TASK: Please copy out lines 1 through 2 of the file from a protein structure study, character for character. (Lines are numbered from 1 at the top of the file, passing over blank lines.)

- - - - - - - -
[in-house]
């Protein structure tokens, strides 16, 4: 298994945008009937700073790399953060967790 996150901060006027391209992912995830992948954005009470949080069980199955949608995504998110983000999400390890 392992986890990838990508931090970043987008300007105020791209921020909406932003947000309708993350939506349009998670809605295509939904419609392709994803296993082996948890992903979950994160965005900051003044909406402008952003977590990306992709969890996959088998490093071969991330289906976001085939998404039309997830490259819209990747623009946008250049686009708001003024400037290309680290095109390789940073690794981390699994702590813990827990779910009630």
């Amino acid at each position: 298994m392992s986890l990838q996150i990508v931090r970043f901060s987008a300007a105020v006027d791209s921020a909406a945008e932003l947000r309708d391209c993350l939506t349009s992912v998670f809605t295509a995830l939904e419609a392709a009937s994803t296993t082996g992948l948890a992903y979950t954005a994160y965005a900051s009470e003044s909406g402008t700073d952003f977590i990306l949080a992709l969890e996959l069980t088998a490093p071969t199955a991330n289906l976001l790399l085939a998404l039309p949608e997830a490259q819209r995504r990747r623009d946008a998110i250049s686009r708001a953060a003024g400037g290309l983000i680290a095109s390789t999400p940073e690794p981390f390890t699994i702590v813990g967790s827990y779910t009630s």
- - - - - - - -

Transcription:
[in-house]
């Protein structure tokens, strides 16, 4: 298994945008009937700073790399953060967790 996150901060006027391209992912995830992948954005009470949080069980199955949608995504998110983000999400390890 392992986890990838990508931090970043987008300007105020791209921020909406932003947000309708993350939506349009998670809605295509939904419609392709994803296993082996948890992903979950994160965005900051003044909406402008952003977590990306992709969890996959088998490093071969991330289906976001085939998404039309997830490259819209990747623009946008250049686009708001003024400037290309680290095109390789940073690794981390699994702590813990827990779910009630």